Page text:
The housing crisis resulted in many Black Americans losing their homes to foreclosure, and moving to rental homes. In 2004, Census data reported that half of all African-American families owned a home.13 In 2019, a report in Forbes highlighted a racial gap in home ownership. As of the second quarter of that year, white home ownership was reported at 73 percent, while Black ownership was at a record low of 40.6 percent.14  

According to a Redfin report published in July 2019, Black Americans have not benefited from the U.S. Housing Market as much as white Americans during the past economic expansion.15 The Redfin reports that Black Americans have fallen further behind white Americans as the race gap in homeownership rates widen. Overall wealth has fallen for Blacks and Latino Americans. Out of this group, Black Americans experienced the biggest decline in home ownership.16 The median net worth of Blacks dropped 2.8 percent in 2016, while it rose for whites into the double digits.17

Median Family Wealth by Race/Ethnicity, 1963-2016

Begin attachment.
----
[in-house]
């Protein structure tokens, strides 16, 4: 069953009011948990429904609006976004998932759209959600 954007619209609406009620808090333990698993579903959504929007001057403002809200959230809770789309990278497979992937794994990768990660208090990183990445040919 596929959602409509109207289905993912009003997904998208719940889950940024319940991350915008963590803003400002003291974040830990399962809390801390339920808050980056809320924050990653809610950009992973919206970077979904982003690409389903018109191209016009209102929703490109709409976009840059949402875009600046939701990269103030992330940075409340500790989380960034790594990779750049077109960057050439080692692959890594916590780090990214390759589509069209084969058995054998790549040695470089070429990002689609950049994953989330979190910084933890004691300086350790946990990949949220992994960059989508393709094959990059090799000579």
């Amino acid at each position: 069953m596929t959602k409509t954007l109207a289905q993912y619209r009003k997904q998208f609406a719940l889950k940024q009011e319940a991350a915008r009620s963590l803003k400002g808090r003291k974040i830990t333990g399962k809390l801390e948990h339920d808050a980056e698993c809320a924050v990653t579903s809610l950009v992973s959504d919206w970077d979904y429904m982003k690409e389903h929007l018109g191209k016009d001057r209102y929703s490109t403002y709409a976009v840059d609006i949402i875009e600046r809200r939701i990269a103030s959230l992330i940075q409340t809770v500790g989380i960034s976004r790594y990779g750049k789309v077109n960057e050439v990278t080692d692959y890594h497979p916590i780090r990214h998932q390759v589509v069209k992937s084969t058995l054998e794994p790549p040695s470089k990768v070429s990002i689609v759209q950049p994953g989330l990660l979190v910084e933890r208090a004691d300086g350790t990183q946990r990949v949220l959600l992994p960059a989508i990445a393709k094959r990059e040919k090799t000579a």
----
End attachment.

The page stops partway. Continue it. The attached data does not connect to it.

Black History month and the federal Martin Luther King Jr. holiday are times to reflect on the progress that Black Americans have made, but reports show that Black Americans still lag behind in wealth.19 Federal data in wealth trends by race and ethnicity report that in 2016 white families had “the highest level of both median and mean family wealth.” Black families were reported as having 10 cents for every dollar held by white families. Research also showed that a white asset-based middle class did not simply emerge, but was helped by government policy that “provided whites the finance, education, land and infrastructure to accumulate and pass down wealth.”20 In contrast, Blacks were largely excluded from these same wealth generating benefits.21 Access to wealth and the security to pass it down to the next generation would go a long way.22